- Have you checked that the page works on multiple devices?
- Do you have error reporting in place if something breaks?
This is all worth checking out BEFORE you start running traffic to any campaign.
Get our Quality Assurance Checklist for A/B Tests. It’s a fillable PDF you’ll want to go back to every time you QA a test.
#6. Does the new treatment/variation work?
Likewise, have you gone through and tested that your new variation works before you run a test?
It’s may be an overlooked part of QA testing, but campaigns can often run with broken buttons, old links, and more. Check first, then test.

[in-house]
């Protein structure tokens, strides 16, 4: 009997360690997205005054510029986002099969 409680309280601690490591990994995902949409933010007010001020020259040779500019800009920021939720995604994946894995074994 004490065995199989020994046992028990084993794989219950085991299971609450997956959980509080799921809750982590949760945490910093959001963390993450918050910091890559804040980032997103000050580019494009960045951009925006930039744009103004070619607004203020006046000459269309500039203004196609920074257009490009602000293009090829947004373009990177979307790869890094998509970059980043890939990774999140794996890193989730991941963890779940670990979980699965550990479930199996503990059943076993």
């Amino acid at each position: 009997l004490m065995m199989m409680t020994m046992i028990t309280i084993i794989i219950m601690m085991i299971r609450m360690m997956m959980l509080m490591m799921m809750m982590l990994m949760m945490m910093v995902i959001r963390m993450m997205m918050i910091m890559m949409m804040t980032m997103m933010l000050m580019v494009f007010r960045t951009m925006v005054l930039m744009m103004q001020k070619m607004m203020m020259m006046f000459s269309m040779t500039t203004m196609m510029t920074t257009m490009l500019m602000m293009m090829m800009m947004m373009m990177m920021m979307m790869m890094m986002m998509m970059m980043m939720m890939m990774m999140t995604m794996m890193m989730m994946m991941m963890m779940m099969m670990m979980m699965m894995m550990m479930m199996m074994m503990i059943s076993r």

#7. Not following a hypothesis and just testing any old thing
Some people just test anything without really thinking it through.
They get an idea for a change and want to test it out, but with no real analysis of how the page currently converts, or even why the change they are testing could make a difference. (It could be that they lower the conversion but don’t even know it, as they don’t have a baseline result tracked yet).
Forming a hypothesis of where an issue lies, the cause of it, and how you can resolve it will make a huge difference to your testing program.
#8. Having an untestable hypothesis
Not every hypothesis is correct. This is fine. In fact, the word literally means ‘I have an idea based on X information and I think Y might happen in Z circumstance’.